Kohler’s lawyers contend that Ratner’s suit consisted of little more than “threadbare, conclusory allegations,” which fail to meet the minimum requirements for a libel complaint. They also argue that Ratner’s suit was intended to intimidate other women from coming forward with allegations.
In October, Kohler wrote a Facebook post alleging that Ratner raped her in 2004 or 2005. She took the post down within two hours, after receiving a call from Ratner’s attorney.
“Stripped of its conclusory allegations, the Complaint is essentially a blank piece of paper,” Kohler’s attorneys wrote. “It lacks any factual allegation from which this Court can infer that Ms. Kohler’s FB Post was false or was published with actual malice.”
Kohler’s attorneys also argued the suit should be dismissed under California’s anti-SLAPP statute, which limits lawsuits intended to chill public speech.
“Here, Mr. Ratner’s lawsuit threatens to chill speech that is a part of an important and historic public discussion on sexual assault and rape in Hollywood,” her attorneys wrote. “As one of the most high-profile producers and directors in Hollywood, Mr. Ratner’s conduct is an important part of that discussion. And Mr. Ratner’s conduct already is very much a part of that discussion. More than a dozen actresses and other women have accused him of sexual assault and harassment—much of the alleged conduct having occurred in California and in the course of his work in Hollywood. California thus has a strong interest in ensuring a robust discussion about an issue of such importance to the State and one of its most high-profile residents.”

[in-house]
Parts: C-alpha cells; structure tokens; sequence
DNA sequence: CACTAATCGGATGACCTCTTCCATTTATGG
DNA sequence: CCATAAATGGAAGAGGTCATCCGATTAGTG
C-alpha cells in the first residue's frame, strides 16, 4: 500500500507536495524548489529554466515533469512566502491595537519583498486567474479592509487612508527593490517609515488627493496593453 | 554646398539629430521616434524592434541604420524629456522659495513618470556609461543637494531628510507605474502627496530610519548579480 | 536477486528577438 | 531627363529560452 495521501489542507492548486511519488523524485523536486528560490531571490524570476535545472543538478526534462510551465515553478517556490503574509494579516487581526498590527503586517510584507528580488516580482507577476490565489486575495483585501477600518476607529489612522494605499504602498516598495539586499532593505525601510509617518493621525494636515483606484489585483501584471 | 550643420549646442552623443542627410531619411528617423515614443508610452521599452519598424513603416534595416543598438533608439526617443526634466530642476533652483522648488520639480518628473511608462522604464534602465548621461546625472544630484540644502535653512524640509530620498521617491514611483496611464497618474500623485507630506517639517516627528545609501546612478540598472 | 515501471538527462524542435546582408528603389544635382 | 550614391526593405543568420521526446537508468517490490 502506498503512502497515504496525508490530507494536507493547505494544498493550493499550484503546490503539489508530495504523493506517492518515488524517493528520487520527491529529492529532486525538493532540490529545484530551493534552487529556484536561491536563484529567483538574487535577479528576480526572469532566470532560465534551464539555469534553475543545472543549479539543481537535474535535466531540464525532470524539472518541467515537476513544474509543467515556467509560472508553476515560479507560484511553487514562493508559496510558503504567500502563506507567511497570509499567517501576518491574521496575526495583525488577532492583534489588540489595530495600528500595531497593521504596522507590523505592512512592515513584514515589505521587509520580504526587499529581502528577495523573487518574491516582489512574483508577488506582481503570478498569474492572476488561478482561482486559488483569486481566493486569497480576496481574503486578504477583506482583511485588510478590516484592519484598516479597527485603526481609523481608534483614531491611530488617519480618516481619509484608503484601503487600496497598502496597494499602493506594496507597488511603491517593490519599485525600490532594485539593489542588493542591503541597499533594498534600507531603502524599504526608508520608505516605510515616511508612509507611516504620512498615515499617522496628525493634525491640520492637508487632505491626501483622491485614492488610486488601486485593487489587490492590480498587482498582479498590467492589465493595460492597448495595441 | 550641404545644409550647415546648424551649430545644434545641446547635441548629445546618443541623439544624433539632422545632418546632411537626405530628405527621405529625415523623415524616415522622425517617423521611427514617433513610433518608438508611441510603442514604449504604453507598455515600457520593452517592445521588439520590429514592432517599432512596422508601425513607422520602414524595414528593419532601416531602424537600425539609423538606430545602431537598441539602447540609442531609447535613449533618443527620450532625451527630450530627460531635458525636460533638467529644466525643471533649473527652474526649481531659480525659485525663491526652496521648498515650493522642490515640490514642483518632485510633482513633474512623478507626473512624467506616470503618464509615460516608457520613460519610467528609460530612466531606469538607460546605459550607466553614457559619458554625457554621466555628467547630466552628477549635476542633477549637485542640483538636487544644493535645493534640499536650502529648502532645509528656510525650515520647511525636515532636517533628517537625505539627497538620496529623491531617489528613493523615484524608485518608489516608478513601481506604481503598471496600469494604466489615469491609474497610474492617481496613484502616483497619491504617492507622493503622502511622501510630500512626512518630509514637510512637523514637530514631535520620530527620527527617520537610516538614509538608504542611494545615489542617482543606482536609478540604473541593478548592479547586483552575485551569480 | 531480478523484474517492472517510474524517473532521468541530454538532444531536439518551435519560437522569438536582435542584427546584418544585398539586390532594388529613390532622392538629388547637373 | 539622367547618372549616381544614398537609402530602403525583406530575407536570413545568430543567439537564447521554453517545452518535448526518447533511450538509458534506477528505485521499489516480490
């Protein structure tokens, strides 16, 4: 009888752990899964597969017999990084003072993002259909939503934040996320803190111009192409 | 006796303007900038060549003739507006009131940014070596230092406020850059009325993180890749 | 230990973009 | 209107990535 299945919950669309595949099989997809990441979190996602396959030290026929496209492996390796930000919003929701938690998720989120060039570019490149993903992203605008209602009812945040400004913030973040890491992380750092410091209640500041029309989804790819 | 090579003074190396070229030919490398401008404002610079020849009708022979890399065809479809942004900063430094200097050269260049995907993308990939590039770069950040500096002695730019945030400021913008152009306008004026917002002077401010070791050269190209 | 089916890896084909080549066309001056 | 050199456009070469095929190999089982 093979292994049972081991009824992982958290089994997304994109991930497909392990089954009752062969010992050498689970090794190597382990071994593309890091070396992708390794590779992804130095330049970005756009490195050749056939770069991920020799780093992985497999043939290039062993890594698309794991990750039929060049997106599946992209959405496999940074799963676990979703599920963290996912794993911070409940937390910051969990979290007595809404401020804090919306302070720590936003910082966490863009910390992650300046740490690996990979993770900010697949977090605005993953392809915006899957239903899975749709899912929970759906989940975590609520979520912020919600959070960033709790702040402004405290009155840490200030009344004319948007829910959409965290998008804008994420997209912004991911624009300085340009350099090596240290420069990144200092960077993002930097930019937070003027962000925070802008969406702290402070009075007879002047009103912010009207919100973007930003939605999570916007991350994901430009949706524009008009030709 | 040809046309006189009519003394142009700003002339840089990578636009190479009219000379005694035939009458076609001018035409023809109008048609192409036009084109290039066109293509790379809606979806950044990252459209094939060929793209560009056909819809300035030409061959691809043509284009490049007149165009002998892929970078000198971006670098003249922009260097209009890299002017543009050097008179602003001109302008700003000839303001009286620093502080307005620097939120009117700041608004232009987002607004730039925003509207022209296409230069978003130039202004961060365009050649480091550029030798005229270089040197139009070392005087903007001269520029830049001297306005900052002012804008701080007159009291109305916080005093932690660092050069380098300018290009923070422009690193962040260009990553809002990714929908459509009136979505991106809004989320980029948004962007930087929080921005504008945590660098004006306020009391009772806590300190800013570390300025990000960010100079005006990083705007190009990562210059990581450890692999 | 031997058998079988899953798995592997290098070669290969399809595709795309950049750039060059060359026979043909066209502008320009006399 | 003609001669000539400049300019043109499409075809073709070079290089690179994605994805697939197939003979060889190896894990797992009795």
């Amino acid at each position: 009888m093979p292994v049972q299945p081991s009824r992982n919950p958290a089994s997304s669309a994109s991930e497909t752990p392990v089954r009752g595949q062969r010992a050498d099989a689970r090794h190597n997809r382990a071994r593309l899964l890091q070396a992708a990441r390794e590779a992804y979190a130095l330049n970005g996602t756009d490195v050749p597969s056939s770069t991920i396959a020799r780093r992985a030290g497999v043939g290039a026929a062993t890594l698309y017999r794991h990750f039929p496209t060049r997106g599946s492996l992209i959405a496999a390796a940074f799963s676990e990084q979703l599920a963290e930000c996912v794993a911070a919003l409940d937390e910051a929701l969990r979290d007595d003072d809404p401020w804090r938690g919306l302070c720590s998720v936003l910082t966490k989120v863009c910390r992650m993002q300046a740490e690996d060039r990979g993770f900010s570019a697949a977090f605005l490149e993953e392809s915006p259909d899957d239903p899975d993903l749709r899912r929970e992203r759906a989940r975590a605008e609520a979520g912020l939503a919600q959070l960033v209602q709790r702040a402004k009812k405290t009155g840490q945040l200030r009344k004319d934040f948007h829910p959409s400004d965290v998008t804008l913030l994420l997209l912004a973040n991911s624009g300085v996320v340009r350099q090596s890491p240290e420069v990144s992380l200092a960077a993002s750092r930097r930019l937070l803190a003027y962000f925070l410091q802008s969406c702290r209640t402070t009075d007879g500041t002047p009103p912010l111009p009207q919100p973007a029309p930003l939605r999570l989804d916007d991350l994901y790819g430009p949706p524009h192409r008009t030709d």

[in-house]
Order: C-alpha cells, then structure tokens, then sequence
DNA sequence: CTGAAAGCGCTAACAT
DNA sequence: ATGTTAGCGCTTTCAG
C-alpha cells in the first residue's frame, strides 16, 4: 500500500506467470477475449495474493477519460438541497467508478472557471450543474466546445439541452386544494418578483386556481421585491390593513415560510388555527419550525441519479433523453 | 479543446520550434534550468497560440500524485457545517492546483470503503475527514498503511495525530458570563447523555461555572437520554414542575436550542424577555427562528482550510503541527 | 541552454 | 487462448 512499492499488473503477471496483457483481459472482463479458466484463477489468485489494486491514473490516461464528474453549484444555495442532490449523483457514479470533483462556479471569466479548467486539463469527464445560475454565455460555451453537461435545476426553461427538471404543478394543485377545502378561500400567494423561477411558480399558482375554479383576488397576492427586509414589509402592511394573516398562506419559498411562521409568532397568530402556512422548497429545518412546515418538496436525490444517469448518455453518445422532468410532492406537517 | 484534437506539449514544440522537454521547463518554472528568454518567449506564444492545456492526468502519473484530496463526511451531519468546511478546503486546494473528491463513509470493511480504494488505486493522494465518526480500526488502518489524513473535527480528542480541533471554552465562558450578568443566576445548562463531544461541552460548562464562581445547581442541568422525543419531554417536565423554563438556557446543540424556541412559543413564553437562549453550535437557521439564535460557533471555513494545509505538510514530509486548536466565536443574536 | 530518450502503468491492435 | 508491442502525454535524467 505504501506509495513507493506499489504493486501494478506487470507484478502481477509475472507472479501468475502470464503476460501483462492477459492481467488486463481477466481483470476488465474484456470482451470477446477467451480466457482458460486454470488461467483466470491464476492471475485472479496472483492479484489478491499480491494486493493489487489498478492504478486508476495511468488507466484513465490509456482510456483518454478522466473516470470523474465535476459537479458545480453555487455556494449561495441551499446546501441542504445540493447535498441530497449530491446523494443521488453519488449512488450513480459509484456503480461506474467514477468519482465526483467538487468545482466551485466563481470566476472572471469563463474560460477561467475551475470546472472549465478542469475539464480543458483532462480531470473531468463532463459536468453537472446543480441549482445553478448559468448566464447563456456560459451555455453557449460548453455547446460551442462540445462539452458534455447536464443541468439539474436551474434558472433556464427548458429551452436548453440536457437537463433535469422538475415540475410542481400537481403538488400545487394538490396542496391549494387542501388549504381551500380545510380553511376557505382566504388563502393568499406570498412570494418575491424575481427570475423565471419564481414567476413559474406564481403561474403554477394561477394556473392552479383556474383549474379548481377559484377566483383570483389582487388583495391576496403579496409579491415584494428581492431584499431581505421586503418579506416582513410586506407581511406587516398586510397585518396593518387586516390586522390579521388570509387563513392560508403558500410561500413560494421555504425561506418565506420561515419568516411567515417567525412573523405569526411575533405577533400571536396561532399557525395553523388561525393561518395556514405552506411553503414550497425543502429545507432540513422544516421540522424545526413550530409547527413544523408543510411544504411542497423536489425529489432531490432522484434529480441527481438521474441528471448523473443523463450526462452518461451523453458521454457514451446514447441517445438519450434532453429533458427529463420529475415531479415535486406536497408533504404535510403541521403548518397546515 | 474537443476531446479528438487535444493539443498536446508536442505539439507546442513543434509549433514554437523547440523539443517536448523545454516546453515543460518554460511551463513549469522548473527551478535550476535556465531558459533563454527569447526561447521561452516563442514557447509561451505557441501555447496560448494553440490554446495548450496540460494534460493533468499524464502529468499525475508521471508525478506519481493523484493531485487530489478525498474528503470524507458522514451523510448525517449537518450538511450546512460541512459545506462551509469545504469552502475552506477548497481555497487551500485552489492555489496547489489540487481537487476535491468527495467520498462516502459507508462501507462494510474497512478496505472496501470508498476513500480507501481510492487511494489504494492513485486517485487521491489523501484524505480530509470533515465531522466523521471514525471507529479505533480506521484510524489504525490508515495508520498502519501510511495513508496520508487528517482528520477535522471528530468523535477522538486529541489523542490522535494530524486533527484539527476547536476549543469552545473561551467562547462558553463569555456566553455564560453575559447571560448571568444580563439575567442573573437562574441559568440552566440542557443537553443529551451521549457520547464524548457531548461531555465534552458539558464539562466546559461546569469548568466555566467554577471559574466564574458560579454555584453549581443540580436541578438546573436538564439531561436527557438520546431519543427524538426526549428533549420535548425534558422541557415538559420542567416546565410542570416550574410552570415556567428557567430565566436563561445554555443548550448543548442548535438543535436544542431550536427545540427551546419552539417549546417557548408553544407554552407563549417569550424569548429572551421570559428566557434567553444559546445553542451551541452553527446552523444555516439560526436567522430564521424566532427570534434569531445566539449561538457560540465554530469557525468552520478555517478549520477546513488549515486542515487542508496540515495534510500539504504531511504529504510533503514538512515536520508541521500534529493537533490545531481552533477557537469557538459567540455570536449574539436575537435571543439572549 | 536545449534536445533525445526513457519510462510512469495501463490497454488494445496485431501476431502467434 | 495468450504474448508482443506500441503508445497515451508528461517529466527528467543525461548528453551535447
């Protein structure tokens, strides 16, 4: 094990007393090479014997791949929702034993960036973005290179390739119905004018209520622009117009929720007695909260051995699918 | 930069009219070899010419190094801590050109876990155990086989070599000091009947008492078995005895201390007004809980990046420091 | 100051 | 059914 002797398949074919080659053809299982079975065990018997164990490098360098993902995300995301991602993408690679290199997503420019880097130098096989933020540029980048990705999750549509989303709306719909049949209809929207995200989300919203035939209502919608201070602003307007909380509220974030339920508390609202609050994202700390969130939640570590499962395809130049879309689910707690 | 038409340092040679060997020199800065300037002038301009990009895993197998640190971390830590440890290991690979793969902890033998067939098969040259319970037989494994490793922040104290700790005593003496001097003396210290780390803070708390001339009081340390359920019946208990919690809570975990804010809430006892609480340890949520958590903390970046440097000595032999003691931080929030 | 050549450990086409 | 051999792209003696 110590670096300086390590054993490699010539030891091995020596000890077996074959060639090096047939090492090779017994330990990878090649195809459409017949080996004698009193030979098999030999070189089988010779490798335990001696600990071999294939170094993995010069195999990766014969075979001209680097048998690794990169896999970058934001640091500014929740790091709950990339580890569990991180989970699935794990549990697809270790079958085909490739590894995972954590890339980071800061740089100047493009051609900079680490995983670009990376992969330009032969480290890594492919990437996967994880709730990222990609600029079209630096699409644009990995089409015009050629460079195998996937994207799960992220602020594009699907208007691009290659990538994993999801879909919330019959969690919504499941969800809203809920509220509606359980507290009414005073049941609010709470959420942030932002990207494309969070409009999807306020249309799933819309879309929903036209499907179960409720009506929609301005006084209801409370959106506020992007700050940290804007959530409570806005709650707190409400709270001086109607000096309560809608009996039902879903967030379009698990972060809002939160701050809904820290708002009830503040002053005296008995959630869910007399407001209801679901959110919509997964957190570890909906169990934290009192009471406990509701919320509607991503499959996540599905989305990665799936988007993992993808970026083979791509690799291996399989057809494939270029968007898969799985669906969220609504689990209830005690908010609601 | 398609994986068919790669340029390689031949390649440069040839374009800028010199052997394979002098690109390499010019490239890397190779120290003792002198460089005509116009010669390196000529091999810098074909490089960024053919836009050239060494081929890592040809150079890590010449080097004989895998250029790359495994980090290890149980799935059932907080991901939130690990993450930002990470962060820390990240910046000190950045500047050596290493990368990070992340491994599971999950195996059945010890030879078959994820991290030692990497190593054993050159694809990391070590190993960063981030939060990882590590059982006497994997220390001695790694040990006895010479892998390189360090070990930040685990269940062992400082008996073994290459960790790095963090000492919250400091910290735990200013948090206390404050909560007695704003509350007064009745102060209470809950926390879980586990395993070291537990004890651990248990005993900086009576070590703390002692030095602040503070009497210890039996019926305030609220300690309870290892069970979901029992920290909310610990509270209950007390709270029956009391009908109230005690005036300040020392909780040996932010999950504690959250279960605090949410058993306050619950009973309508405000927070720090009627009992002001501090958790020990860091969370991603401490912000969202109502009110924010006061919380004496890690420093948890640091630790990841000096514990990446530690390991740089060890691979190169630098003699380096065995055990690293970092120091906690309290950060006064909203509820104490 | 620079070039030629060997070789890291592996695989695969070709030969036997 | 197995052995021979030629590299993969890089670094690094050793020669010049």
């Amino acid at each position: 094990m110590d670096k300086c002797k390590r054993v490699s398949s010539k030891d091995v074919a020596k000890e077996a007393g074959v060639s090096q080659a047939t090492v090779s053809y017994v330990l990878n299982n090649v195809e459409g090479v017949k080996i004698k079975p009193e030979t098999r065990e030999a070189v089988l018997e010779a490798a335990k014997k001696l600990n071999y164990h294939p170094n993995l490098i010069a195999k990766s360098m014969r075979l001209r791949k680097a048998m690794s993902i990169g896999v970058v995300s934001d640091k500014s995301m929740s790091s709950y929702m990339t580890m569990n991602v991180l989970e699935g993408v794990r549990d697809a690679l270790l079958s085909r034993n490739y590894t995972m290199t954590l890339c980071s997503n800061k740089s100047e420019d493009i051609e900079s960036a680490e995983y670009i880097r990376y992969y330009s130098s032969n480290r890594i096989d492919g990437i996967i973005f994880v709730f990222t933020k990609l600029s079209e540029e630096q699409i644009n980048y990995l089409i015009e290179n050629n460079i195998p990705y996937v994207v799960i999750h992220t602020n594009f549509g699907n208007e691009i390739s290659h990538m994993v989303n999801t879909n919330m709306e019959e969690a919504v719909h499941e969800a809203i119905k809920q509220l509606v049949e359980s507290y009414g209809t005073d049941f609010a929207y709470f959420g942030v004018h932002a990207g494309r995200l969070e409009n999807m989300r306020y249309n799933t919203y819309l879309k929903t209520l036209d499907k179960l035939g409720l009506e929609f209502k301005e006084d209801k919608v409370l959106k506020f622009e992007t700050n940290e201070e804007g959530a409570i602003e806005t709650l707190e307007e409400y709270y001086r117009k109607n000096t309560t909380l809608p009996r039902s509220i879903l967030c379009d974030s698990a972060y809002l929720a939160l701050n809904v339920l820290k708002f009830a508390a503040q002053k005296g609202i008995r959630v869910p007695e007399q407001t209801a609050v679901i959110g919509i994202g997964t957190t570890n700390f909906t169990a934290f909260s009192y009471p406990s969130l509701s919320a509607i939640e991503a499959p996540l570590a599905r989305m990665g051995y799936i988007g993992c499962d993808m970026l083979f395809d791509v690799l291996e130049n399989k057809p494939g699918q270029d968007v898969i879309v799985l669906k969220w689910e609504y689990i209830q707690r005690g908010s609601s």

In a filing last week, Ratner’s attorneys said they would seek to limit Kohler’s ability to use the discovery process to explore other sexual misconduct allegations against him.